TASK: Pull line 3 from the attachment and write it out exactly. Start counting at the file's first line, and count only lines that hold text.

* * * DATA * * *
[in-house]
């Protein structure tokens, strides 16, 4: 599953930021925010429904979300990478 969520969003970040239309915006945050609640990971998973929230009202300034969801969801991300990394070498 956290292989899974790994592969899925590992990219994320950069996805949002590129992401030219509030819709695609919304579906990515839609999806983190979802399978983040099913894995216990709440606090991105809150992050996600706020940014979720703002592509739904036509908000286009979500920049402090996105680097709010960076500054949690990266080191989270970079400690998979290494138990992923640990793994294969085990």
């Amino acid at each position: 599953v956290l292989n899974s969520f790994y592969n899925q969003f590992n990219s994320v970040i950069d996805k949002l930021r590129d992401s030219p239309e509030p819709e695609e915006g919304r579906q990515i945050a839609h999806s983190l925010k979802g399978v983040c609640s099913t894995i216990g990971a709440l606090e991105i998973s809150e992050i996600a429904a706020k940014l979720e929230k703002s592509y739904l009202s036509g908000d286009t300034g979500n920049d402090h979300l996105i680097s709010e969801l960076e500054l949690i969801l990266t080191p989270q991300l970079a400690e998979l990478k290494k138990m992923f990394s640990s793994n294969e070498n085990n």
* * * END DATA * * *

């Amino acid at each position: 599953v956290l292989n899974s969520f790994y592969n899925q969003f590992n990219s994320v970040i950069d996805k949002l930021r590129d992401s030219p239309e509030p819709e695609e915006g919304r579906q990515i945050a839609h999806s983190l925010k979802g399978v983040c609640s099913t894995i216990g990971a709440l606090e991105i998973s809150e992050i996600a429904a706020k940014l979720e929230k703002s592509y739904l009202s036509g908000d286009t300034g979500n920049d402090h979300l996105i680097s709010e969801l960076e500054l949690i969801l990266t080191p989270q991300l970079a400690e998979l990478k290494k138990m992923f990394s640990s793994n294969e070498n085990n």